From volunteer to pre-school manager

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We interviewed Tracey O’Connell, who works as a pre-school manager at Ladybirds Pre-school in Gillingham, Kent. Ladybirds is a term-time pre-

school, providing care for children aged between 2-4 years old. The setting is supported by a staff team of 7.

  1. How did you first come to work in childcare?

I first started my career in banking and hadn’t been interested in childcare initially.  After having my second child, I became involved more with her pre-school and was asked to join the committee.  I started my role as vice treasurer and quickly became the treasurer.  This was a role with a lot of responsibility, as it still is today.  I had to quickly learn the tax, National Insurance and pro-rota pay system.  I became heavily involved with the group through staff/committee meetings and volunteering.  I became a support worker for a child and this gave me a good insight into the day-to-day running of the setting. 

The deputy supervisor suggested that I put in for my childcare qualification through the Pre-School Learning Alliance.  I was successful in getting a place and have continued since then, working my way up to manager.

 

 

  1. When gaining your childcare qualification, how did you find fitting this in around your work and home life?

When I was studying for my level 3 qualification, my children were still in primary school.  I was working every day (training one full day). My studying and essay writing was completed after the normal evening chores of homework, dinner, bed. The children didn’t understand and still needed my attention so studying had to wait.  I can remember still writing essays at midnight and working the next day. We didn’t have a computer initially so they were handwritten and could not have any errors within them.  Eventually we managed to get a computer.

By the time I studied for my foundation degree, things had moved on a lot.  The children were at secondary school and understood a lot more.  They were old enough to help around the house with chores and cooking. They were happy for me to work in an evening or on a Sunday.  Technology had moved on as well, but unfortunately I hadn’t. They were both extremely supportive with presentation, layouts of work, creating booklets. 

 

  1. What does a typical day look like to you?

The setting is quite fortunate that we do not have to pack away every night, which means that some mornings before children arrive we are able to have feedback sessions, small staff meetings or planning discussions.

Children arrive at nine and every day is different.  As we are a sessional pre-school, children stay all day, just morning or morning and lunch.  I try to be accommodating and flexible where possible.  Some parents need your attention to discuss matters on arrival or children can be unsettled.  The morning session is free flow between the two halls and garden.  Children are encouraged and supported to explore their environment. 

 

I am included in the staff ratio, like a lot of managers, so once things have settled and if I have time I will quickly check emails or catch up on some paperwork.  However, this is not always possible especially as our two-year-olds normally attend the morning session, and often this paperwork is completed after the afternoon session or at home.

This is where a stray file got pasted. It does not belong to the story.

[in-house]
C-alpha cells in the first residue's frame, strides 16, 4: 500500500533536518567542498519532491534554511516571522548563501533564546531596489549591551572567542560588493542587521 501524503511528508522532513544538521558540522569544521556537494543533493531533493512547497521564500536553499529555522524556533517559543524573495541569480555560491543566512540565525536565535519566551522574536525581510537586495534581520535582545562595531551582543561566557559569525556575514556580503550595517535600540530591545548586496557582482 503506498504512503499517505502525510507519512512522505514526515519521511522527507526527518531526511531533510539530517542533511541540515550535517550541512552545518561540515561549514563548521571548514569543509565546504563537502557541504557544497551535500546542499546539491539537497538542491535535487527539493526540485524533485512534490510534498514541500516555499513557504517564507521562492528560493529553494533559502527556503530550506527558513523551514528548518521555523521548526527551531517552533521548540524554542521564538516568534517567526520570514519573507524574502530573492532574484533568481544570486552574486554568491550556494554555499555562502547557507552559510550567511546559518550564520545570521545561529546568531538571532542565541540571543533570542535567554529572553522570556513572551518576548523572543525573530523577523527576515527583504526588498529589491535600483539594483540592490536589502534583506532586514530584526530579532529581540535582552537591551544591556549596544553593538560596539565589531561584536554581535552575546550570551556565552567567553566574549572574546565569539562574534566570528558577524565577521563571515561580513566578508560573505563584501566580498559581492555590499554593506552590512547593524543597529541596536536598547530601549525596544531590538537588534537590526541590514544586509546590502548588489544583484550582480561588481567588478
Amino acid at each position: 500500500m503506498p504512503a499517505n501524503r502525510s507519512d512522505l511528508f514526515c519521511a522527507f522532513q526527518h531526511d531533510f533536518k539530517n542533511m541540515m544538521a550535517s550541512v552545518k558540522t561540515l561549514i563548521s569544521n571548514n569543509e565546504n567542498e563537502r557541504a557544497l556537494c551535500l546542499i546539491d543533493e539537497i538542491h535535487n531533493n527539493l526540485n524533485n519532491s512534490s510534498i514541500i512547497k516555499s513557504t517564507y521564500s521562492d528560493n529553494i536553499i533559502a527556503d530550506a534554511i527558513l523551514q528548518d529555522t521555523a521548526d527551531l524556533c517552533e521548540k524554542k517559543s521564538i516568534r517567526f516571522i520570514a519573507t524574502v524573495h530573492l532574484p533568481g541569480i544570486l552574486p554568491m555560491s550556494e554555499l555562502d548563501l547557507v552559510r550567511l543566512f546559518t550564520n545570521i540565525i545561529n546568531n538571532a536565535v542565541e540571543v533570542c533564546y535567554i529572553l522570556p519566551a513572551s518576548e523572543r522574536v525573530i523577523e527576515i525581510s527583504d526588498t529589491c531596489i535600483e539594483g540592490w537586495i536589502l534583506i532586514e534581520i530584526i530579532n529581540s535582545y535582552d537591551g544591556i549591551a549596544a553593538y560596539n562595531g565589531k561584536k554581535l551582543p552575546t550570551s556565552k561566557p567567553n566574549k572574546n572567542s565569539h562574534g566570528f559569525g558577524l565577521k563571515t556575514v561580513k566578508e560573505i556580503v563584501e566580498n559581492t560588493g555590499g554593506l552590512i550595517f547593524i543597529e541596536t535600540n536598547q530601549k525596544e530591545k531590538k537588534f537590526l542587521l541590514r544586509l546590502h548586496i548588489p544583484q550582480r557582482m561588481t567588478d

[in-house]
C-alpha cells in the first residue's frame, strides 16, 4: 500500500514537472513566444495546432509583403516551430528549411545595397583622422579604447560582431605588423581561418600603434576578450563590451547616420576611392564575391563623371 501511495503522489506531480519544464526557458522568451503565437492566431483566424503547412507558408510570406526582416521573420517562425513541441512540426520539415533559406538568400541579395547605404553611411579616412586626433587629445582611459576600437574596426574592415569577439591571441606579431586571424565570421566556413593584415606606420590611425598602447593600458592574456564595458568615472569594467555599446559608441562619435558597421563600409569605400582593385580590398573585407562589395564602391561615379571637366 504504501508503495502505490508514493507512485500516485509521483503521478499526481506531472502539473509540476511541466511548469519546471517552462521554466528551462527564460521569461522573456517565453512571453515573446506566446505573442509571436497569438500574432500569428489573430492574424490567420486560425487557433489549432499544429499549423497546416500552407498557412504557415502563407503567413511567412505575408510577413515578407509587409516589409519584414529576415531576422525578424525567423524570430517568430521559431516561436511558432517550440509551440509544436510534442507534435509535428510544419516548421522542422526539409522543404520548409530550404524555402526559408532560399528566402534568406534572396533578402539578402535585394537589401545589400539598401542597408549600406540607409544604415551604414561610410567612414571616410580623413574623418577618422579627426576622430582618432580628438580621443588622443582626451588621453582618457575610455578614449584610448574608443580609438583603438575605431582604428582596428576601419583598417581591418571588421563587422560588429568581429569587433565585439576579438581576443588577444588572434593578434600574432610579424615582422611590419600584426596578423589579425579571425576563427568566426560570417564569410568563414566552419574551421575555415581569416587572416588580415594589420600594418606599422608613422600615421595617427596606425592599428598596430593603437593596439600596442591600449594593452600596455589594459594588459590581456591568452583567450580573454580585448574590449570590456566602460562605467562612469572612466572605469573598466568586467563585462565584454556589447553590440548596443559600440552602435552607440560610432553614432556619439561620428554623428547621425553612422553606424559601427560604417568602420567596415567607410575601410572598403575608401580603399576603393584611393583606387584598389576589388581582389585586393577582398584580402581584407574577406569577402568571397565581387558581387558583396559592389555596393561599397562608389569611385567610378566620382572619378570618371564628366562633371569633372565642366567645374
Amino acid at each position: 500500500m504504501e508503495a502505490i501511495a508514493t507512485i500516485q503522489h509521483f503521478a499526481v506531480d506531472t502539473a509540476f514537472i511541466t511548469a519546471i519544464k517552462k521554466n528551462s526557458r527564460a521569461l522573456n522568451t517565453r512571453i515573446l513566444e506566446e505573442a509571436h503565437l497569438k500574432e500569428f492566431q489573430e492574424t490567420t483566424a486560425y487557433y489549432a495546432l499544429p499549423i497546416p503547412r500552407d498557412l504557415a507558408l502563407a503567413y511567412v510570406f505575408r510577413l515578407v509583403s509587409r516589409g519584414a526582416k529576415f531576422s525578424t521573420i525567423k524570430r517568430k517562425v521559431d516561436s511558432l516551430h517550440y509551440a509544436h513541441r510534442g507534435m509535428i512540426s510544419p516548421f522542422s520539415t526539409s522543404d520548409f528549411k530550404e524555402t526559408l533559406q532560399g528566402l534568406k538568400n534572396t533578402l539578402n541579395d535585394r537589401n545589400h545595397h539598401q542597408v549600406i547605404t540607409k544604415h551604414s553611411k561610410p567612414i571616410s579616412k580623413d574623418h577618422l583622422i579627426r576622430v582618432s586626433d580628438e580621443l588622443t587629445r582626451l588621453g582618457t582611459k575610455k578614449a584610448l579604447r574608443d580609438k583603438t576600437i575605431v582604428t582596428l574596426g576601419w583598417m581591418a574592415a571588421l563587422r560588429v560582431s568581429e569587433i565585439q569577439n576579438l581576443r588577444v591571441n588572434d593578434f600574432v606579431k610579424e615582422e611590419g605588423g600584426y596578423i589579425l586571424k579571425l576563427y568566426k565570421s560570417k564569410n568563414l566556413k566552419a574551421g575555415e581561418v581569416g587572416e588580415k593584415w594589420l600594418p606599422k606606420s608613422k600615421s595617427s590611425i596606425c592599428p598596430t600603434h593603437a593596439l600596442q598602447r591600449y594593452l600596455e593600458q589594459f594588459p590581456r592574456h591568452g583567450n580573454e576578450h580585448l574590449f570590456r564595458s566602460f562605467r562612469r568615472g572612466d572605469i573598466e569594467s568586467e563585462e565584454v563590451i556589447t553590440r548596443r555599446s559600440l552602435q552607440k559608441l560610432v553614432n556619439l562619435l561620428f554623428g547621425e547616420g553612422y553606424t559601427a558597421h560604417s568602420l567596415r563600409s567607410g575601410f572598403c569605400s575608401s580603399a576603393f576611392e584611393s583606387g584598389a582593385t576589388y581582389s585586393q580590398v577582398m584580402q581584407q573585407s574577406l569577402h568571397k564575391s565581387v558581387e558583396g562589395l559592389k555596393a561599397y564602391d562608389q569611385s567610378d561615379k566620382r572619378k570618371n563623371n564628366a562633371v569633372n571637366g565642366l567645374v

1. What unique qualities do you think have helped you in being a successful pre-school manager?

I definitely feel that, as a manager, you need to be a good listener and have endless patience, not only for the children but for their parents and your staffing team around you.  Allowing time for those who need to talk with you and not rushing them, I believe, makes them feel confident to s

 

hare their worries or concerns.  With parents, you need to build that trust and confidence, this is supported also through the key person system. 

My staffing team are confident now to come to me at any time to discuss issues or also through the regular supervisions that take place.  I am often told by my team that I am very tactful with the way that I word things or deal with a situation.  This has developed over the years and has not come easily.  Being flexible to new changes and new ideas. 

 

  1. What is your favourite part of your daily routine?

I do enjoy all my day.  Some days are more challenging and stressful than others.  But I do enjoy mat or carpet time when we all come together to share our day, sing a favourite song, show and tell.  I do particularly love to see that shy /quiet child that has listened and watched over a couple of weeks confidently start to join in with the actions to a song, or a child stand up and sing their song in front of the group.  It is heart-warmin

g.

 

  1. If someone working in childcare wanted to move into a pre-school management role like yours, what advice would you give them?

Definitely be prepared for a lot of paperwork, responsibility and working out of hours.  If possible, work in the deputy role/management team first to become familiar with what the role entails first.  I was fortunate to be able to do this myself.  To go on as many training courses as you ca

n that can help to support you within this role.  Also, if possible, to visit other settings to see how they operate as doing something a different way may be easier for you.  Don’t be afraid to ask for help and support from colleagues or the Early Years Team.

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